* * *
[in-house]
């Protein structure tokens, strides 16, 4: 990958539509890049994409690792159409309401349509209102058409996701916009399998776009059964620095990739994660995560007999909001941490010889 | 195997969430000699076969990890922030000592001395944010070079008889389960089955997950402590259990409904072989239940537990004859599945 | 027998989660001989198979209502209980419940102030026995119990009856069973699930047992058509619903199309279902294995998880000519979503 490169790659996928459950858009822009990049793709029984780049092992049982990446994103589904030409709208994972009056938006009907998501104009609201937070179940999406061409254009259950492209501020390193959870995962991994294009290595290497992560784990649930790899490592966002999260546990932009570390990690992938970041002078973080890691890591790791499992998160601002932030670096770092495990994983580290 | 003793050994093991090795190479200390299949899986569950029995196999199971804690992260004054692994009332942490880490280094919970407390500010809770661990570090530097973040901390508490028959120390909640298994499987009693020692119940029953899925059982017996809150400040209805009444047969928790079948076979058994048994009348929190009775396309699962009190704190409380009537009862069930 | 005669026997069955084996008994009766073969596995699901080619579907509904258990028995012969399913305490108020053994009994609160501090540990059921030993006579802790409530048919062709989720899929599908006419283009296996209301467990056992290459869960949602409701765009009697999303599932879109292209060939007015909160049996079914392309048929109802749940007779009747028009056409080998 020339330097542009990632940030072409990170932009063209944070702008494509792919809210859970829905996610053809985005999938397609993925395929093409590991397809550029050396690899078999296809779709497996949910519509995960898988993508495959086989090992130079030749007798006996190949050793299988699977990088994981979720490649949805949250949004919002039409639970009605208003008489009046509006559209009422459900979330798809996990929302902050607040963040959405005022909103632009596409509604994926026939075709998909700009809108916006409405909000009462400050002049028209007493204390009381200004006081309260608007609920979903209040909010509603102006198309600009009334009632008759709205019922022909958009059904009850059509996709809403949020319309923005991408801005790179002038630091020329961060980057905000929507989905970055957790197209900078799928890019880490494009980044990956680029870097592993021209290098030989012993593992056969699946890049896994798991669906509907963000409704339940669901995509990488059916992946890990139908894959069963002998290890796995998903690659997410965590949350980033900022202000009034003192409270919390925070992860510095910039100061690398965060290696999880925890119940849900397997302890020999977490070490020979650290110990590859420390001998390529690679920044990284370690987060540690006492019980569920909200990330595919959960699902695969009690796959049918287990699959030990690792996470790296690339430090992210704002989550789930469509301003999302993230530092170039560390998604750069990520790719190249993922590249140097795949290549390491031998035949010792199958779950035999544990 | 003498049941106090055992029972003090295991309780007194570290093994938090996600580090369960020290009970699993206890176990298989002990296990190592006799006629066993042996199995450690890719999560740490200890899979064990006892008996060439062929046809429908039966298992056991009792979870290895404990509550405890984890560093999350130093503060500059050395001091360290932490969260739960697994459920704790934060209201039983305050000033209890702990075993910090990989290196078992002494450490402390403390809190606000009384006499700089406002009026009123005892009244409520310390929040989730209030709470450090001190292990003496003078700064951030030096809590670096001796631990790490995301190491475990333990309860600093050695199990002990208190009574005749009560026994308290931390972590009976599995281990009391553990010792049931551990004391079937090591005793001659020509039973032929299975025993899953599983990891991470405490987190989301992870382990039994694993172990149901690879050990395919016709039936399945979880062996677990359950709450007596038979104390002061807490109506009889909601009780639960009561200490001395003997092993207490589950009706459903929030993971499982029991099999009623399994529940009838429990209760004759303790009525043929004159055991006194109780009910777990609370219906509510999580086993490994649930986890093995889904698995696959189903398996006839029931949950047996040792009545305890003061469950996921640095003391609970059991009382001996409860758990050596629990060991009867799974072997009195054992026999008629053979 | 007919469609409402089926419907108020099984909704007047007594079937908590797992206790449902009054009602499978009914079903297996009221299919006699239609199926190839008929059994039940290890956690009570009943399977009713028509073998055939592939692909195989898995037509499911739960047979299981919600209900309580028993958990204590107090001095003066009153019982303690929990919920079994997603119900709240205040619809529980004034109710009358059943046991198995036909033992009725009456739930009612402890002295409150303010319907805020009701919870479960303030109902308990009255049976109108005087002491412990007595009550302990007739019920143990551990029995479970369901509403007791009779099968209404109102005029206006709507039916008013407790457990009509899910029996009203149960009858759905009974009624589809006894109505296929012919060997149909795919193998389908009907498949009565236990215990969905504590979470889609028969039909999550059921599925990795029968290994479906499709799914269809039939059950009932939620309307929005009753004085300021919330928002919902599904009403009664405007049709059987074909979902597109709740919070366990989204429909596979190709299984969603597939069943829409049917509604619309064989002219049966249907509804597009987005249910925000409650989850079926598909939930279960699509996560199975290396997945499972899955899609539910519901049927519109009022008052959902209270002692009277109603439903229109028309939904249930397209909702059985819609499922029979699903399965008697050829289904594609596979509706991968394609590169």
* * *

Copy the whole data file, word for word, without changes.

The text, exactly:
[in-house]
């Protein structure tokens, strides 16, 4: 990958539509890049994409690792159409309401349509209102058409996701916009399998776009059964620095990739994660995560007999909001941490010889 | 195997969430000699076969990890922030000592001395944010070079008889389960089955997950402590259990409904072989239940537990004859599945 | 027998989660001989198979209502209980419940102030026995119990009856069973699930047992058509619903199309279902294995998880000519979503 490169790659996928459950858009822009990049793709029984780049092992049982990446994103589904030409709208994972009056938006009907998501104009609201937070179940999406061409254009259950492209501020390193959870995962991994294009290595290497992560784990649930790899490592966002999260546990932009570390990690992938970041002078973080890691890591790791499992998160601002932030670096770092495990994983580290 | 003793050994093991090795190479200390299949899986569950029995196999199971804690992260004054692994009332942490880490280094919970407390500010809770661990570090530097973040901390508490028959120390909640298994499987009693020692119940029953899925059982017996809150400040209805009444047969928790079948076979058994048994009348929190009775396309699962009190704190409380009537009862069930 | 005669026997069955084996008994009766073969596995699901080619579907509904258990028995012969399913305490108020053994009994609160501090540990059921030993006579802790409530048919062709989720899929599908006419283009296996209301467990056992290459869960949602409701765009009697999303599932879109292209060939007015909160049996079914392309048929109802749940007779009747028009056409080998 020339330097542009990632940030072409990170932009063209944070702008494509792919809210859970829905996610053809985005999938397609993925395929093409590991397809550029050396690899078999296809779709497996949910519509995960898988993508495959086989090992130079030749007798006996190949050793299988699977990088994981979720490649949805949250949004919002039409639970009605208003008489009046509006559209009422459900979330798809996990929302902050607040963040959405005022909103632009596409509604994926026939075709998909700009809108916006409405909000009462400050002049028209007493204390009381200004006081309260608007609920979903209040909010509603102006198309600009009334009632008759709205019922022909958009059904009850059509996709809403949020319309923005991408801005790179002038630091020329961060980057905000929507989905970055957790197209900078799928890019880490494009980044990956680029870097592993021209290098030989012993593992056969699946890049896994798991669906509907963000409704339940669901995509990488059916992946890990139908894959069963002998290890796995998903690659997410965590949350980033900022202000009034003192409270919390925070992860510095910039100061690398965060290696999880925890119940849900397997302890020999977490070490020979650290110990590859420390001998390529690679920044990284370690987060540690006492019980569920909200990330595919959960699902695969009690796959049918287990699959030990690792996470790296690339430090992210704002989550789930469509301003999302993230530092170039560390998604750069990520790719190249993922590249140097795949290549390491031998035949010792199958779950035999544990 | 003498049941106090055992029972003090295991309780007194570290093994938090996600580090369960020290009970699993206890176990298989002990296990190592006799006629066993042996199995450690890719999560740490200890899979064990006892008996060439062929046809429908039966298992056991009792979870290895404990509550405890984890560093999350130093503060500059050395001091360290932490969260739960697994459920704790934060209201039983305050000033209890702990075993910090990989290196078992002494450490402390403390809190606000009384006499700089406002009026009123005892009244409520310390929040989730209030709470450090001190292990003496003078700064951030030096809590670096001796631990790490995301190491475990333990309860600093050695199990002990208190009574005749009560026994308290931390972590009976599995281990009391553990010792049931551990004391079937090591005793001659020509039973032929299975025993899953599983990891991470405490987190989301992870382990039994694993172990149901690879050990395919016709039936399945979880062996677990359950709450007596038979104390002061807490109506009889909601009780639960009561200490001395003997092993207490589950009706459903929030993971499982029991099999009623399994529940009838429990209760004759303790009525043929004159055991006194109780009910777990609370219906509510999580086993490994649930986890093995889904698995696959189903398996006839029931949950047996040792009545305890003061469950996921640095003391609970059991009382001996409860758990050596629990060991009867799974072997009195054992026999008629053979 | 007919469609409402089926419907108020099984909704007047007594079937908590797992206790449902009054009602499978009914079903297996009221299919006699239609199926190839008929059994039940290890956690009570009943399977009713028509073998055939592939692909195989898995037509499911739960047979299981919600209900309580028993958990204590107090001095003066009153019982303690929990919920079994997603119900709240205040619809529980004034109710009358059943046991198995036909033992009725009456739930009612402890002295409150303010319907805020009701919870479960303030109902308990009255049976109108005087002491412990007595009550302990007739019920143990551990029995479970369901509403007791009779099968209404109102005029206006709507039916008013407790457990009509899910029996009203149960009858759905009974009624589809006894109505296929012919060997149909795919193998389908009907498949009565236990215990969905504590979470889609028969039909999550059921599925990795029968290994479906499709799914269809039939059950009932939620309307929005009753004085300021919330928002919902599904009403009664405007049709059987074909979902597109709740919070366990989204429909596979190709299984969603597939069943829409049917509604619309064989002219049966249907509804597009987005249910925000409650989850079926598909939930279960699509996560199975290396997945499972899955899609539910519901049927519109009022008052959902209270002692009277109603439903229109028309939904249930397209909702059985819609499922029979699903399965008697050829289904594609596979509706991968394609590169």